I hate to admit it, but the BLOAT is already here! Take a look at the historic rate of growth of a County’s overall school budget versus the growth in teacher pay, and you immediately see that there is bloat! When overall school budgets grow by 5, 6, or 7% annually and teachers get 1, 2 or 3% pay increases, something is wrong!

    1. John

      Kevin…buddy….administration staff do not include teachers. Teachers with tested classes get raises based on test scores. Now teachers with non-tested class getting raises..aka the art teacher…we can talk about that bs all day long. But don’t throw out some talking point you heard on one of these local talk radio shows. 99.7 has nothing but a bunch of misinformed blithering idiots at the mic. One, so staunch in his political bias that it killed him.

      In conclusion, don’t be a Dilbert

      1. Ian

        John, at what point did Kevin state that administrative staff includes teachers. He was actually making a point of the opposite. Also, can you name any specific counties that reward teachers with higher test scores (by the way, students take the tests- not the teachers, so I’m not sure why they are called the teachers’ scores, but I digress.) with a raise in salary? Teachers in my county do not receive any additional compensation for “higher test scores”.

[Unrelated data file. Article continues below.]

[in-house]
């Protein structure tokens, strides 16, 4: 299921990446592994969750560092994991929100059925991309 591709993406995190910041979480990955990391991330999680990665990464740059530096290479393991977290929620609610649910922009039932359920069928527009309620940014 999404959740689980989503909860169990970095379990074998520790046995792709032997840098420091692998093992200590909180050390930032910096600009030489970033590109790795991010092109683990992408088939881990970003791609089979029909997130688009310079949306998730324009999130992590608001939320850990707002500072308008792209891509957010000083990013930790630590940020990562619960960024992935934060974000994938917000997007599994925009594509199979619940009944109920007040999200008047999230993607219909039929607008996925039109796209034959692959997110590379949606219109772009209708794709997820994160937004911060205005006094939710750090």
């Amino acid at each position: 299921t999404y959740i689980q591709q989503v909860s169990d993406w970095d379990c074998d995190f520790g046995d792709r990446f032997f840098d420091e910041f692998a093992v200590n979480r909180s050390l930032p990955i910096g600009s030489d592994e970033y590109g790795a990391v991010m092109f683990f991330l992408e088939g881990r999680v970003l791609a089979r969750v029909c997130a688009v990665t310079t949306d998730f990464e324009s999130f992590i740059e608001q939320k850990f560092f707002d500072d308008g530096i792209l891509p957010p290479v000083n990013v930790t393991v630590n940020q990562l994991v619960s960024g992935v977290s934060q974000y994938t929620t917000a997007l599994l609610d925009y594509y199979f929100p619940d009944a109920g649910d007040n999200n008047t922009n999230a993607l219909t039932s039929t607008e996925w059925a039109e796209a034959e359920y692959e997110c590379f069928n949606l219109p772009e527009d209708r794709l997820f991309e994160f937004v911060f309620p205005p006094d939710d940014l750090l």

7. John

    ‘Could lead to administrative bloat’???

    Get your head out of the sand man. School administrations are already bloated. Especially in Davidson, Wilson, and Rutherford.

  8. David

    Why would TN give more money to encourage illegal immigrants? It says that school districts will get more money if they have > “high amounts of English as a second language”.
    TN should STOP requiring translators for students and their parents (yes, the TN DOE requires they provide a translator for parents too if they come to the school – check it out).

  9. Dr Ken

    The concern is well founded and has been seen in other professions as well. With government over- reach agencies grow, their administrative overhead expands, they become more regulated, more restrictive and more self-promoting. At the same time their efficacy diminishes, lost in the discussion is those they serve..

  10. David Blackwell RN, BSN, CCM

    Administrative bloat is what we do best. That’s bureaucracy 101.